by integrating in a small interval aroundy=yα. An approximate solution of Eq. (7) assuming light

modes, i.e. m2

n Λ2IR whereΛIR is the mass gap in the spectrum, leads to amass formula which

allows to distinguish between two kind of light dilatons [5, 10]:

• Hard dilatons: those dominated by the value of theβfunction at the IR brane location. The mass of the dilaton scales likem2



IR. This is the realization that has been discussed in Refs. [3, 4].

• Soft dilatons: those dominated by the value of theβfunction in the condensation scale. In this case a light dilaton can be realized whenever i) theβfunction is small at the condensation scale (βcond1) and ii) the rise towards confinement (βcon f ∼1) is fast enough. Then


dil∼(βcond)κΛ2IR Λ


IR , (8)

where the precise value of the constantκ >0 depends on the particular model [5, 7]. The dilaton turns out to be naturally light for nearly marginal deformations, for which βcond∼Δβcon f.

The dilaton corresponds to the fluctuation of the condensate, regardless of whetherOvanishes or not. In the following we will simplify the model by settingO=0, as the physics is qualitatively similar to the one from models withO 0. This can be done by just considering an analytic β function, as then the integration constant in Eq. (5) is set to vanish. We choose

β(φ)=−6ac1+e−aφ −1 , (9)

wherecanda are parameters which govern the IR value ofβand its slope atφ = 0 respectively. We assume that the brane potentials dynamics have fixed (φ0, φ1) to solve the hierarchy problem, i.e.

A(φ1)35, where we have normalized the warp factor toA(φ0)=0.

We show in Fig. 2 the dilaton mass obtained from a numerical solution of Eq. (7). The realization of the dilaton fora0.6/canda0.6/cis hard and soft respectively, and the existence of the peak is a signal of the change of regime between both pictures. We also display in Fig. 2 (B) the spectrum of vector perturbations, which we refer in the following as KK gauge bosons. See Ref. [10] for details.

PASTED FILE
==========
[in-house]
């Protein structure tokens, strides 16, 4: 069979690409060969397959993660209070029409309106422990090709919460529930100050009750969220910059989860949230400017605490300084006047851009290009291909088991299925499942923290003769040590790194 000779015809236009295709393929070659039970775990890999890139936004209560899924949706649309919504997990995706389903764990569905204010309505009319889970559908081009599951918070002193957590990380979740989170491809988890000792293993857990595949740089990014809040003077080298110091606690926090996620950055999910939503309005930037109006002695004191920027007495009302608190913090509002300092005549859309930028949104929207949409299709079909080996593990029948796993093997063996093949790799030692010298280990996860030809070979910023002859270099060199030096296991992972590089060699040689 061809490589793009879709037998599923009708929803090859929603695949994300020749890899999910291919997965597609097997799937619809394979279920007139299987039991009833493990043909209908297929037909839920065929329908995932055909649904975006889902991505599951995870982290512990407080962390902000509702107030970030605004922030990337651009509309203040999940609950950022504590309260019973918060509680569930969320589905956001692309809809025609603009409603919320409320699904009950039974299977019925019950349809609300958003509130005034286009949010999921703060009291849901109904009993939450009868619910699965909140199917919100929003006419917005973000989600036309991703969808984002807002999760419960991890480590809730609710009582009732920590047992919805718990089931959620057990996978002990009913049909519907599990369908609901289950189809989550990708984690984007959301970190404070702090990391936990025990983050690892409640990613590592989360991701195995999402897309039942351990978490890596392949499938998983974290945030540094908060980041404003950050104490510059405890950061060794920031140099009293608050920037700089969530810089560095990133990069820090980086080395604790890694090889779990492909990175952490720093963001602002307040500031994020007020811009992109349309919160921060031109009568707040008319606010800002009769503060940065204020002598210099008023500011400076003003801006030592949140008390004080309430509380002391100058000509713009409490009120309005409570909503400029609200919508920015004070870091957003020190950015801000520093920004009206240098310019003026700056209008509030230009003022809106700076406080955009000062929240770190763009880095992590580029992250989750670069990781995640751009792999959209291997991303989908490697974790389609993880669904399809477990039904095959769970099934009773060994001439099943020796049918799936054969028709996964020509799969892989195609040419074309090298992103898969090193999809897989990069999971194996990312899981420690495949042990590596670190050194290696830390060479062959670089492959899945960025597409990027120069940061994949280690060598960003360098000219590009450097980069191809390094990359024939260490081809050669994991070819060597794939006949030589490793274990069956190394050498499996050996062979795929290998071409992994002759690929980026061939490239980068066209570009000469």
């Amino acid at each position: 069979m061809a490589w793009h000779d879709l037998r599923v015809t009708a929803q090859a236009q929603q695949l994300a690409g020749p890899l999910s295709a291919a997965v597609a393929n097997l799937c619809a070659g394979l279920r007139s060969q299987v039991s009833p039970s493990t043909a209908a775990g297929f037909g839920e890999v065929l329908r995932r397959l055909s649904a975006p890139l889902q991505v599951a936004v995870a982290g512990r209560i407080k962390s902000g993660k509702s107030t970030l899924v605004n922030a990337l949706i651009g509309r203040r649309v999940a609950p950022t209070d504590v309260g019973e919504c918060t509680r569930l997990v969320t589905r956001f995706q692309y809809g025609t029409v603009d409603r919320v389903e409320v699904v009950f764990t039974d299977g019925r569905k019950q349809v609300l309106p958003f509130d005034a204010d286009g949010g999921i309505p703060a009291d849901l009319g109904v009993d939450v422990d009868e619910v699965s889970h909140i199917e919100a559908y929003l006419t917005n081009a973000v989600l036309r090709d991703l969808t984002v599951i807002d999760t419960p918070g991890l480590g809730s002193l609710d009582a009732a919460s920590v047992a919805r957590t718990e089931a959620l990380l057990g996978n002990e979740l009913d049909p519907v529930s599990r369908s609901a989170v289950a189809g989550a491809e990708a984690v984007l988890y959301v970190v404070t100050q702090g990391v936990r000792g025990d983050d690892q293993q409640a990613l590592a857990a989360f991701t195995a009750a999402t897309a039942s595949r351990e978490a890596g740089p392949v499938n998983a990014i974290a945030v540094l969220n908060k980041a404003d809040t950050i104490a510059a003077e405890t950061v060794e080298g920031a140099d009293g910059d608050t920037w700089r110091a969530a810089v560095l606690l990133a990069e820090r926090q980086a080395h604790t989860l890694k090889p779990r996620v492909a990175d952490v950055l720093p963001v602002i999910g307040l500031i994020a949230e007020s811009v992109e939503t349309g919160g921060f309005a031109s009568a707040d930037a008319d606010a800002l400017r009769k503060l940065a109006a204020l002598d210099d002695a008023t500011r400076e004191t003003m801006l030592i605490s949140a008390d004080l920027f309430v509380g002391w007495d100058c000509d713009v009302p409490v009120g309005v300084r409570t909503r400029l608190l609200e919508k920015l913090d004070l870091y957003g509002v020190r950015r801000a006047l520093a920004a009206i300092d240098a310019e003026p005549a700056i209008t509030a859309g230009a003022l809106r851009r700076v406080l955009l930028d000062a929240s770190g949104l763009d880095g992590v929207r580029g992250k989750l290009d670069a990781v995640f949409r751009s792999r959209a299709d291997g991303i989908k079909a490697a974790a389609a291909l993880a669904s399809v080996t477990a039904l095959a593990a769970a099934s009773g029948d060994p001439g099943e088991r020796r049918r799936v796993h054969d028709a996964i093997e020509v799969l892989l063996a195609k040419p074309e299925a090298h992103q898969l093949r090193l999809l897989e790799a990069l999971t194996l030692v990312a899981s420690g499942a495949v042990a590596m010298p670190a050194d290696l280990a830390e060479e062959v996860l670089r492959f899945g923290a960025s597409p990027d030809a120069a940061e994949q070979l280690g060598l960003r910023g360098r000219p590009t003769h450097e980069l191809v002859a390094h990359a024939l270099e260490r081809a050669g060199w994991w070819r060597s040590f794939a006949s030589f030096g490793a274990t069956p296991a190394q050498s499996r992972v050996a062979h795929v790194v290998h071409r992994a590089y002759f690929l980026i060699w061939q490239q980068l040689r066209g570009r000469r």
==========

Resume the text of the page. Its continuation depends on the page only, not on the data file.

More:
0.0 0.2 0.4 0.6 0.8 1.0












c1.5 c2

0.0 0.2 0.4 0.6 0.8 1.0













c1.5 c2

(A) (B)

Figure 2. (A) Mass of the dilaton as a function of the parametera, normalized toρ=k e−A(y1). (B) KK gauge

boson masses as a function of the parametera. In these figures we have plotted the results forc=0.5,1,1.5 and 2, and have consideredφ1=5.

3 Electroweak breaking

We will now introduce the electroweak sector in the theory. Let us consider the SM propagating in the 5D space described in Section 2. In addition to the 5D SU(2)L×U(1)Y gauge bosonsWMi (x, y),

BM(x, y) withi=1,2,3 andM=(μ,5), we define the SM Higgs as

H(x, y)= √1 2e



h(y)+ξ(x, y)

, (10)

whereh(y) is the Higgs background. The action of the model is







1 4B


MN− |DMH|2−V(H)

, (11)

whereV(H) is the 5D Higgs potential. Electroweak symmetry breaking is triggered on the IR brane. After the breaking, the lightest modes are separated by a gap from the KK spectrum, and the masses for theWandZbosons are then approximately given by2

m2V ≈ 1

y1 y1


dyMV2(y), V =W,Z, (12)

where they-dependent bulk masses are defined as




−A(y), M




MW(y), (13)